My husband at the bow of the ship

My husband on the Alenuihaha Channel

My husband at the shores of Lahaina

Beloved is the home of the parents

Turned back to the calm of Kona

My kane on the Alenuihaha Channel

My kane on the sands of Kailua

Aloha to that sand upon which my kane travelled

Left Kona

Turned back to Honolulu

On the restless prow of the steamship Maunaloa

Beloved are those seas

My husband employed as a stevedore at the docks

My husband working a pickaxe for the Government

Became a delegate to choose a candidate

For the Republican party

My kane, a voting inspector

For three terms

&c., &c., &c.

(Aloha Aina, 2/17/1912, p. 4)


Ke Aloha Aina, Buke XVI, Helu 7, Aoao 4. Feberuari 17, 1912.

John K. Kaaeae passes away, 1912.


My dear Kuokoa, Aloha oe:—Please announce to the public of the passing from this life of my dear younger brother, John K. Kaaeae, on the 31st of this past month, January.

He died of tuberculosis, at his sister’s place, and glided off alone on that path of no return, auwe! aloha to our younger sibling who left us.

He was educated at the Chiefs’ Children’s School at Kahehuna, and was employed at the post office in Honolulu; and it was his illness which took him away from his work and family for all times.

His place of birth was Haukoi, Hamakua, and he came forth from the loins of his parents, T. K. Kaaeae and Nawahinelua, on the 13th of March, 1873. He survived by a wife and three sisters, who are in grief and mourning for him.

With sincerity,

Jason Matoon.

[The Vital Statistics columns are not the only place where information about deaths (and births and marriages) appear. There are often entire articles or letters to the editor announcing a single death, birth, or marriage, with greater detail than what usually appears in the vital statistics column!]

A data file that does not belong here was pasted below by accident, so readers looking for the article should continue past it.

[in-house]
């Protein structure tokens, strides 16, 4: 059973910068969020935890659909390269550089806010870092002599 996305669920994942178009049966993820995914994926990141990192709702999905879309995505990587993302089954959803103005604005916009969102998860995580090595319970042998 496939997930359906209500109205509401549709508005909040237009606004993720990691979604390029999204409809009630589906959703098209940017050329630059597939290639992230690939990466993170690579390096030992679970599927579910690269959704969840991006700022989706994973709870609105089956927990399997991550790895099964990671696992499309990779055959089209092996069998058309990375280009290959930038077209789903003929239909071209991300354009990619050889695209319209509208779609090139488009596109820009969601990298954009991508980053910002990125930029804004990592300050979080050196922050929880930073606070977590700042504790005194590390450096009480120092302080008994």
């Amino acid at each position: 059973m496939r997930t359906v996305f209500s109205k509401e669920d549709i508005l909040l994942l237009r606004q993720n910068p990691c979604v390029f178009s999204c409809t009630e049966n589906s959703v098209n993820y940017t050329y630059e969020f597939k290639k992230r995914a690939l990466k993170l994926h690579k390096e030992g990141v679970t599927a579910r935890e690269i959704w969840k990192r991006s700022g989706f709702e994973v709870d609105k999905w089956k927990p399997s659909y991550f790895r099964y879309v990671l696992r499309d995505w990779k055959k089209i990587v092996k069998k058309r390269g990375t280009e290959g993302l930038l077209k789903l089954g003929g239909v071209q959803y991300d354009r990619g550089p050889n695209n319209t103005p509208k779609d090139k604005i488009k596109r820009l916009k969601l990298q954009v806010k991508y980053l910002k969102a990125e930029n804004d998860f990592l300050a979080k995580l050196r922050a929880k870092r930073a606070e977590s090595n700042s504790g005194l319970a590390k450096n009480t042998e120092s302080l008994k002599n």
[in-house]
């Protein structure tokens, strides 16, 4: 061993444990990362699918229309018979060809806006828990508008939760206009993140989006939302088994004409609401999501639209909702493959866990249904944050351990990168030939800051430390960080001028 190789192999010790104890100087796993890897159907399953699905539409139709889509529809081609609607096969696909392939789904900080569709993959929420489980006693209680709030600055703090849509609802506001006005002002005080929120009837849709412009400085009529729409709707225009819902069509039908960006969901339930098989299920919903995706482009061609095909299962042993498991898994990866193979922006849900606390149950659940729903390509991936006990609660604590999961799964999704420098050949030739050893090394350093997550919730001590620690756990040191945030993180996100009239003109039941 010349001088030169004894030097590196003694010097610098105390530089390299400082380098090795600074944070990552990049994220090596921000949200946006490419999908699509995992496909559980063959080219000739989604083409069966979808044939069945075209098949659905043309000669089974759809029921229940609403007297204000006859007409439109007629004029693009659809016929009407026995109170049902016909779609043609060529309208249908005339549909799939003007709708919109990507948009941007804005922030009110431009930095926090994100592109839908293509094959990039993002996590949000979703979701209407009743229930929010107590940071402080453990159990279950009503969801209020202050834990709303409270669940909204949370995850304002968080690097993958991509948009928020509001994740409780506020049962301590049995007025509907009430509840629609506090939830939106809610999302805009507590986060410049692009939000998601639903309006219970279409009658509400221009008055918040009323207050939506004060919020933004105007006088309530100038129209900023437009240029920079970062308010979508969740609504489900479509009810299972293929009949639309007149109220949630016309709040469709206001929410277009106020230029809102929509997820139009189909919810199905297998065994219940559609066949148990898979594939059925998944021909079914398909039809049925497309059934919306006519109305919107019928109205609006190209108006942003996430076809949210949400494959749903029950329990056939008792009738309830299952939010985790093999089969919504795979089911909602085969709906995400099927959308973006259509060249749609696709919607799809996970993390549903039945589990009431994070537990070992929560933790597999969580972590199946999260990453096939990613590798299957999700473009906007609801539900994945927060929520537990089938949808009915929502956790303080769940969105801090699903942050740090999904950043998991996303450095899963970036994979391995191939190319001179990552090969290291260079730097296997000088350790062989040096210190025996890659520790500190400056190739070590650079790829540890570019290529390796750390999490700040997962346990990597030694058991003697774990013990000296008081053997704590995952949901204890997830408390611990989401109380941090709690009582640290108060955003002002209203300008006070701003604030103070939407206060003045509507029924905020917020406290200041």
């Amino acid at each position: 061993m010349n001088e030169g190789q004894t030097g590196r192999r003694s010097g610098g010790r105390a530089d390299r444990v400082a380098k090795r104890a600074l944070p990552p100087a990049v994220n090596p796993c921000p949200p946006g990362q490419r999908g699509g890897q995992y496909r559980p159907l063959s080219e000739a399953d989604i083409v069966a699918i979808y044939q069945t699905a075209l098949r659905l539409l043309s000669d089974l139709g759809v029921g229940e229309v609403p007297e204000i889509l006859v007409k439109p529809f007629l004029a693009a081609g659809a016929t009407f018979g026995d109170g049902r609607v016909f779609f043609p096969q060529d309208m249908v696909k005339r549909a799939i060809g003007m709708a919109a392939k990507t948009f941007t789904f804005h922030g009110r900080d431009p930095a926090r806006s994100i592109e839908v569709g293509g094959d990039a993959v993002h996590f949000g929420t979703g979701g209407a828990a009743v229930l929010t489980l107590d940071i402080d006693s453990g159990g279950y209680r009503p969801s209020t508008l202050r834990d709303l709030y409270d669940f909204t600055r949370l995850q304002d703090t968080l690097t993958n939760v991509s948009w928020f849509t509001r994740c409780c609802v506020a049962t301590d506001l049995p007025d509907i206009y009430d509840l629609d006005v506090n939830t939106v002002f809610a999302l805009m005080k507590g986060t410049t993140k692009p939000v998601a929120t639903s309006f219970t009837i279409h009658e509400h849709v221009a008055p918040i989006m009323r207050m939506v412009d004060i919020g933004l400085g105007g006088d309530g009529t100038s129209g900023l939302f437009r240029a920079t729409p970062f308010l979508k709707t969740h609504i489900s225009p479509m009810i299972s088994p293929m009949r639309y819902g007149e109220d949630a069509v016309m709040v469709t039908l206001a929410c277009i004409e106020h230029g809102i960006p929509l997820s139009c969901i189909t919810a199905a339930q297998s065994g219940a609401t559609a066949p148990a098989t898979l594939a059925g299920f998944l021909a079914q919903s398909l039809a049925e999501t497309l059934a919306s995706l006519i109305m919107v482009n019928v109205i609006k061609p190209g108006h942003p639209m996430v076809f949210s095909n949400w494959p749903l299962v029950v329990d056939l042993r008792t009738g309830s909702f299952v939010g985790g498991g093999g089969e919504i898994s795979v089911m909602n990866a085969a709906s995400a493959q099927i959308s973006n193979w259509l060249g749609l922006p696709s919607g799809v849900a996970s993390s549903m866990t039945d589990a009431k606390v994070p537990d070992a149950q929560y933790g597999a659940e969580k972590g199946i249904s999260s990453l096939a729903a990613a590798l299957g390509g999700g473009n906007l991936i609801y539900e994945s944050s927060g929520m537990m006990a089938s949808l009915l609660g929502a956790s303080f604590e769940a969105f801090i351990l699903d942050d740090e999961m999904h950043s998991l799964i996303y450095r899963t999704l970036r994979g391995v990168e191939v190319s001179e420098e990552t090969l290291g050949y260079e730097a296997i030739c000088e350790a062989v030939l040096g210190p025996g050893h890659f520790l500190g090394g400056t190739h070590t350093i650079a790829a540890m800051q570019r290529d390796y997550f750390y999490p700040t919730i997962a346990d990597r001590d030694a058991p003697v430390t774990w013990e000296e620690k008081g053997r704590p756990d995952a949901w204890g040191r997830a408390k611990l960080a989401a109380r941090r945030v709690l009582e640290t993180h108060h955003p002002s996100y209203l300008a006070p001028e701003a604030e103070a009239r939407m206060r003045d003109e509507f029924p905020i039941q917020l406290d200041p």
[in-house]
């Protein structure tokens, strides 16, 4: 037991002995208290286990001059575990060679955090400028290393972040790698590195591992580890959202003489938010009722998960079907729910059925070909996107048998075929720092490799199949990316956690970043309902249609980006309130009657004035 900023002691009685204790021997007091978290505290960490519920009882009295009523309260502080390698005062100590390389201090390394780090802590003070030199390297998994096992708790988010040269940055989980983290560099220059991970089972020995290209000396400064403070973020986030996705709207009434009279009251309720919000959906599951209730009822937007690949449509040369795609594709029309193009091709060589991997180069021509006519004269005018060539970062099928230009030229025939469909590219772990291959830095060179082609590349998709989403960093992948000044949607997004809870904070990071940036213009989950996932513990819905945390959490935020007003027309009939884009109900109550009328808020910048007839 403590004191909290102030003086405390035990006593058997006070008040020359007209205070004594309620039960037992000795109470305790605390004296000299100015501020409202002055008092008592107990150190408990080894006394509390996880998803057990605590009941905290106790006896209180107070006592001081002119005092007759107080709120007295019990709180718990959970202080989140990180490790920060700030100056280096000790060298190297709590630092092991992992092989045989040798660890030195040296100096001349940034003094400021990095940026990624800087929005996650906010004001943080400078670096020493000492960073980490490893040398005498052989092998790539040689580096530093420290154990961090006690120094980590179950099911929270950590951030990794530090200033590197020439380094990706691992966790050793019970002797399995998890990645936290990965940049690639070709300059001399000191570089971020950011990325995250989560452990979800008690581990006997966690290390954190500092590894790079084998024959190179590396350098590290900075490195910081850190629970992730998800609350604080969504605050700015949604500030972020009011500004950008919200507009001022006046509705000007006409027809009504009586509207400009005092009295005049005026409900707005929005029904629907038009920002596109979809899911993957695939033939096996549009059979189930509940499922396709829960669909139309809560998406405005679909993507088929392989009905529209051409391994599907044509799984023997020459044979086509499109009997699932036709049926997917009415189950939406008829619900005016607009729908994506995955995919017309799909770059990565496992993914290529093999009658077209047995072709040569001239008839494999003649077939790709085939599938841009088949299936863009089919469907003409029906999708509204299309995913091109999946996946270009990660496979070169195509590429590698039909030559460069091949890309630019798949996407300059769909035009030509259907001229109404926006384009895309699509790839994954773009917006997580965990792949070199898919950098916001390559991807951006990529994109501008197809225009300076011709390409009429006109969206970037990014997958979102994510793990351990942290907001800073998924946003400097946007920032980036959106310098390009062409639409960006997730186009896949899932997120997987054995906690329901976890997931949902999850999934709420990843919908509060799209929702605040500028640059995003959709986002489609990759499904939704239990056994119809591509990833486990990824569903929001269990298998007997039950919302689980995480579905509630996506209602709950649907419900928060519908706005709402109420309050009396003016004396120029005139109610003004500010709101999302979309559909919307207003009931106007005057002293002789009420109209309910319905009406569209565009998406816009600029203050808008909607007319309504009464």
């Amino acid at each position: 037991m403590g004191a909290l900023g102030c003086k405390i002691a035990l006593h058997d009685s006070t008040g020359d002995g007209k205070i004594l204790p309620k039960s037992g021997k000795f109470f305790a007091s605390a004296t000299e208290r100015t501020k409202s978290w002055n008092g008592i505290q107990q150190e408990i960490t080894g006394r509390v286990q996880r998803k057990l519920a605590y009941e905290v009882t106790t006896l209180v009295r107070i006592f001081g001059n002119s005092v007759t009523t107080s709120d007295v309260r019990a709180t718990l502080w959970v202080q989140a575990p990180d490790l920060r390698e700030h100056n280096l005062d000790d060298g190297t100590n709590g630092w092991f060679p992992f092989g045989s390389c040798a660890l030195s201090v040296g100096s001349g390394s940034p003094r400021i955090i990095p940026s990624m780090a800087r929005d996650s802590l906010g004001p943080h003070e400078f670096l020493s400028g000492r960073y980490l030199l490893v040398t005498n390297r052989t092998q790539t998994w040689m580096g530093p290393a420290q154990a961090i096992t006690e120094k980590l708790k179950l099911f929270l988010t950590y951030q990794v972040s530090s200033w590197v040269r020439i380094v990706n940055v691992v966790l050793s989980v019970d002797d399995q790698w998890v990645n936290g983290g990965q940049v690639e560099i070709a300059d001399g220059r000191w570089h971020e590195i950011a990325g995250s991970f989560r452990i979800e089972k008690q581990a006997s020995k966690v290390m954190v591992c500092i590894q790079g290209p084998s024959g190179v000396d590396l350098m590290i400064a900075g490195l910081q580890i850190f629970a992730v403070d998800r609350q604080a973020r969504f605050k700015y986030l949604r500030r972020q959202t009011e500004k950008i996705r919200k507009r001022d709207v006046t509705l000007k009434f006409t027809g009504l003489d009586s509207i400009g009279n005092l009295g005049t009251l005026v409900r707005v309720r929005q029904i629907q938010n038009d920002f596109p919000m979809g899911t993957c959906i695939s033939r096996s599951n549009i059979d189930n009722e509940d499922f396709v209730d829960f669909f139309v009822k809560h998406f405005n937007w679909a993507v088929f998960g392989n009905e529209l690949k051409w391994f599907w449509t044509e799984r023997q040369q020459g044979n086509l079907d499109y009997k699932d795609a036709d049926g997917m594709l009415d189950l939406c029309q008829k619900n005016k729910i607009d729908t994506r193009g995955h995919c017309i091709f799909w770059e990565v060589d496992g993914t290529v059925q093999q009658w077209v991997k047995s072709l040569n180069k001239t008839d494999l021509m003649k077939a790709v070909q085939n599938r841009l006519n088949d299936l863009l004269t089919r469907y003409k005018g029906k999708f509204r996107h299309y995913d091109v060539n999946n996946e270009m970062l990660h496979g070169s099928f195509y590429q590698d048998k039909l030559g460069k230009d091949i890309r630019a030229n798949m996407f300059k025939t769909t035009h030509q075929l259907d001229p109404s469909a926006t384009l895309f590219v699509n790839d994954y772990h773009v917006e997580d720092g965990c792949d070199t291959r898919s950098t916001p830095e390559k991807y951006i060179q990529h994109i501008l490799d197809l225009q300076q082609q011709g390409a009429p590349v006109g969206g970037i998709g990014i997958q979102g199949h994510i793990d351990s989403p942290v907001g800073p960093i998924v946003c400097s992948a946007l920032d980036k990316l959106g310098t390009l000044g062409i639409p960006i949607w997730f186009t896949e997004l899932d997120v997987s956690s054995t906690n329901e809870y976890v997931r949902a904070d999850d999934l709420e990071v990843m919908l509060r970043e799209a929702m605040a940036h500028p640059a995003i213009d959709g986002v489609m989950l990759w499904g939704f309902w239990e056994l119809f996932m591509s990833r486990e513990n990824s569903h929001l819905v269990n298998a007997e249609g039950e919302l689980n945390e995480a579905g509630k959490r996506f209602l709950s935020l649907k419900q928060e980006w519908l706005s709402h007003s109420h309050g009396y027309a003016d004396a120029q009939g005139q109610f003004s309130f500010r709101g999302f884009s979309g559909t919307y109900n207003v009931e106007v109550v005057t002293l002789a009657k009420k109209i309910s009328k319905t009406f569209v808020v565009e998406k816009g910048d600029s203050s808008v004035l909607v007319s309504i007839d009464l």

(Kuokoa, 2/16/1912, p. 8)


Ka Nupepa Kuokoa, Buke XLVIII, Helu 7, Aoao 8. Feberuari 16, 1912.

Vital Statistics. 1912.


Nelson Spencer to Rose Wright Kaululaau, Feb. 3, 1912.
Manuel C. Silva to Evon Bertelman, Feb. 3.
Daniel Kaonohi Kalai to Julia Camacho, Feb. 3.
Samuel Kalani to Victoria Silva, Feb. 5.
Makaila Kaai to Rebecca Silva, Feb. 5.
William K. Kua to Luka Edwards, Feb. 6.
Louis Steinberg to Lena Kaleikini, Feb. 6.


To Samuel Upa and Kaleo Koo, a son, Jan. 10.
To Mr. and Mrs. Kahalewai Ke, a son, Jan. 18.
To Ernest Enos and Alice Sabaru, a son, Jan. 22.
To Paul Kaahanui and Helen Keawekane, a daughter, Jan. 30.
To Pang See Hang ande Annie Robinson, a son, Jan. 31.
To Willie Asing and Adeline K. Akaka, a daughter, Feb. 5.
To Joseph Kaiapoepoe and Martha Hano, a son, Feb. 6.
To David Hakuole and Annie Kawai, a son, Feb. 9.
To Enos A. Foster and Malia Kaai, a son, Feb. 11.
To John Schley and Adelaide Rawson, a son, Jan. 13.


F. K. Leoiki, at Buckley Lane, Feb. 6.
Uhiuhi Mahi, at the Insane Asylum, Feb. 7.
Herbert Enos, on Luso Street, Feb. 7.
Kealoha, at Lunalilo Home, Feb. 8.
Helen Kaakau, on Liliha Street, Feb. 8.
William Buffandeau, on Kewalo Street, Feb. 8.
D. C. Paukele, at the Children’s Hospital, Feb. 8.
P. Kane, Jr., on School Street, Feb. 9.
A baby of Kaehuokawai, on Brokaw Street, Feb. 10.
Hattie Lonokai, on Kawaiahao Street, Feb. 11.
David P. Nahupu, on the corner of Punchbowl and Queen Streets, Feb. 12.

(Kuokoa, 2/16/1912, p. 8)


Ka Nupepa Kuokoa, Buke XLVIII, Helu 7, Aoao 8. Feberuari 16, 1912.